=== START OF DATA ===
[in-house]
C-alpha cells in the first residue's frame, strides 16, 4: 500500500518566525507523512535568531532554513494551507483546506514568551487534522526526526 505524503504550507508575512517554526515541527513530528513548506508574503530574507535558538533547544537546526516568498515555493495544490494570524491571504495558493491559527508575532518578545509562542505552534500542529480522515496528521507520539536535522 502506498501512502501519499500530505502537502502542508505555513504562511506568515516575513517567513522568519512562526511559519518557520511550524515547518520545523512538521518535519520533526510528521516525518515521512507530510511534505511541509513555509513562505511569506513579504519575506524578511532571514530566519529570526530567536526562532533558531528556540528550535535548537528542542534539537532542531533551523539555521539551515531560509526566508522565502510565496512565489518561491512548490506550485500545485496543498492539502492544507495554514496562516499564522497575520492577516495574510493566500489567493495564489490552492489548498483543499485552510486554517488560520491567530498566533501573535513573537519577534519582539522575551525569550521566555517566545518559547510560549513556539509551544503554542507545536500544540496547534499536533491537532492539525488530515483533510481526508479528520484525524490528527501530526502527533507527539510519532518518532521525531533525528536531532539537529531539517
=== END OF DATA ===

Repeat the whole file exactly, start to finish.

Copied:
[in-house]
C-alpha cells in the first residue's frame, strides 16, 4: 500500500518566525507523512535568531532554513494551507483546506514568551487534522526526526 505524503504550507508575512517554526515541527513530528513548506508574503530574507535558538533547544537546526516568498515555493495544490494570524491571504495558493491559527508575532518578545509562542505552534500542529480522515496528521507520539536535522 502506498501512502501519499500530505502537502502542508505555513504562511506568515516575513517567513522568519512562526511559519518557520511550524515547518520545523512538521518535519520533526510528521516525518515521512507530510511534505511541509513555509513562505511569506513579504519575506524578511532571514530566519529570526530567536526562532533558531528556540528550535535548537528542542534539537532542531533551523539555521539551515531560509526566508522565502510565496512565489518561491512548490506550485500545485496543498492539502492544507495554514496562516499564522497575520492577516495574510493566500489567493495564489490552492489548498483543499485552510486554517488560520491567530498566533501573535513573537519577534519582539522575551525569550521566555517566545518559547510560549513556539509551544503554542507545536500544540496547534499536533491537532492539525488530515483533510481526508479528520484525524490528527501530526502527533507527539510519532518518532521525531533525528536531532539537529531539517